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Falling in Love

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This movie is the clearest case I've seen in a long time of the war between movie stars and the scripts they are given. The movie is a love story. The stars are Robert De Niro and Meryl Streep -- arguably the two most distinguished American movie actors under fifty. They have a genuine chemistry together on the screen and undeniable charisma. And that's it in this movie, which gives them not one memorable line of dialogue, not one inventive situation, not one moment when we don't groan at the startling array of clichés they have to march through.

"Falling in Love" is nothing if not upfront about its intentions. It wants to be a 1940s romance, and it makes that bountifully clear by making the first encounter between the characters a "Meet Cute." "Meet Cutes" are what Hollywood calls those clichéd scenes where Rosalind Russell and Cary Grant are both leaving Macy's at the same time; they run into each other, drop their packages, and bump heads as they awkwardly bend over to pick them up. Would you believe that is exactly how the "Meet Cute" works in this movie? De Niro and Streep are at a bookstore, not a department store, but as their packages drop, the movie almost could use a subtitle with the cross-reference to other films.

I'm sure there was some sort of story conference about how it would be fun to reprise a classic Meet Cute. I'm sure they had a lot of story conferences on this movie, giving one another pep talks about how the movie's total lack of substance was really a style decision. But it's just a cop-out. How can you put Streep and De Niro in a movie and not give them characters to play or interesting things to say? It's a waste of resources.

The movie's story involves two people who commute to New York on the same train. After their "Meet Cute," they are attracted to each other by instant chemistry. They meet again. There is a little awkward conversational jostling, and before long they're embarked on a chaste year-long affair in which they have lunch, go to Chinatown, visit tall buildings and trendy art galleries, and find mutual support while Streep's father dies. Art galleries and Chinatown are almost obligatory in movies like this. All true love affairs must begin with a mutual return to the infantile, as the lovestruck new partners buy hot dogs from vendors and watch the ice skating in Rockefeller Center and in other ways symbolically reenact the necessity of reliving their entire lives, from childhood on, in the company of this treasured new person.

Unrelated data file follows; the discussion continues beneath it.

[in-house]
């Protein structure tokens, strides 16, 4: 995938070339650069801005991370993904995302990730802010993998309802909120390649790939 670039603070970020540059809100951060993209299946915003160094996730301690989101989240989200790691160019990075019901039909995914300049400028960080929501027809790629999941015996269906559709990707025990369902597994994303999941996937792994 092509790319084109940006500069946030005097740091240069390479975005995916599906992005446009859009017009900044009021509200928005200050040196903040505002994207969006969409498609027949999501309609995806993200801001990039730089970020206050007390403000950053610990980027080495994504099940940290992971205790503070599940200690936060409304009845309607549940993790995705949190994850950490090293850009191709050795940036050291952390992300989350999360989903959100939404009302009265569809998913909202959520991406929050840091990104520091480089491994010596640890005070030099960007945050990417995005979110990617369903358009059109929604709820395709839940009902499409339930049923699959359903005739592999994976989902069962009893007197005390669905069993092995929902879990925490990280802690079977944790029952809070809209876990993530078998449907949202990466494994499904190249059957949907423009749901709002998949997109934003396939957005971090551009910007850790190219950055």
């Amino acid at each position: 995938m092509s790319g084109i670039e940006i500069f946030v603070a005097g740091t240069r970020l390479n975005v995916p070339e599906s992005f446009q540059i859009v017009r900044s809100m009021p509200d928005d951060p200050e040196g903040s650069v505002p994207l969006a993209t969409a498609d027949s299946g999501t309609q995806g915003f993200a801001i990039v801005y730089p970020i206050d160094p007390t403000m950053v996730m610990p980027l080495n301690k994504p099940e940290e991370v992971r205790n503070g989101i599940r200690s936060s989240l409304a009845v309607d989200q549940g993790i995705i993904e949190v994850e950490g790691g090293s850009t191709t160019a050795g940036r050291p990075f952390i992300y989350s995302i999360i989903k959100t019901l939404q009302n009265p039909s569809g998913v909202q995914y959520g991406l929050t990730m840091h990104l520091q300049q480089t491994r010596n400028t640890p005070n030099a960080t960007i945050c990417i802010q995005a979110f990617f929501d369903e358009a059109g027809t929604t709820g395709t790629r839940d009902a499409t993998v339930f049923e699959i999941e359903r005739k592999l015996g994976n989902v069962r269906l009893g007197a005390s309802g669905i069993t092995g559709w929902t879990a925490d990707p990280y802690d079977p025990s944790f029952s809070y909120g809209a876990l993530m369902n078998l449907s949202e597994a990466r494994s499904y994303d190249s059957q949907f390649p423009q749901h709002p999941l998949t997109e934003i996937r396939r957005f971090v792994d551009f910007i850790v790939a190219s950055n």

Fine. Except that in all romances worthy of the name, there sooner or later comes a meeting of the minds: There are those rushed, excited conversations in which the two lovers realize that they are both brilliant, both insightful, both witty, and both sharing a viewpoint so unique that the rest of the world will never quite understand it.

"Falling in Love" has no such passages. The dialogue is unremittingly, perhaps deliberately, banal. The funniest line in the movie ("How much do you weigh?") is inspired by the characters' inability to think of anything to say. We learn nothing of substance about them. They are provided with spouses who are ciphers, with personalities that are shallow and narcissistic, with crises that depend upon a manipulative script.

And as if all of that were not bad enough, the movie also resorts to Idiot Plot techniques to squeeze out an infuriating ending. A final farewell between the lovers is prevented because of faulty communications. A later reunion takes place when there is only one fact that each lover needs to know -- that the other is separated or divorced. Incredibly, neither character makes this revelation, because to supply that single essential fact would spoil "Falling in Love"'s manipulative and shameless ending.

Incredibly, there are passages when this movie works. They are entirely due to the chemistry, the genuine human qualities of Streep and De Niro. They carry the plot and the dimwit dialogue because of the goodwill they've built up with us, and because of their own magnetism, their ability to invest worthless dialogue with a certain personal charm. "Falling in Love" will serve as a definitive example of good performances in a bad movie.

Roger Ebert

Roger Ebert was the film critic of the Chicago Sun-Times from 1967 until his death in 2013. In 1975, he won the Pulitzer Prize for distinguished criticism.

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Film Credits

Falling in Love movie poster

Falling in Love (1984)

102 minutes

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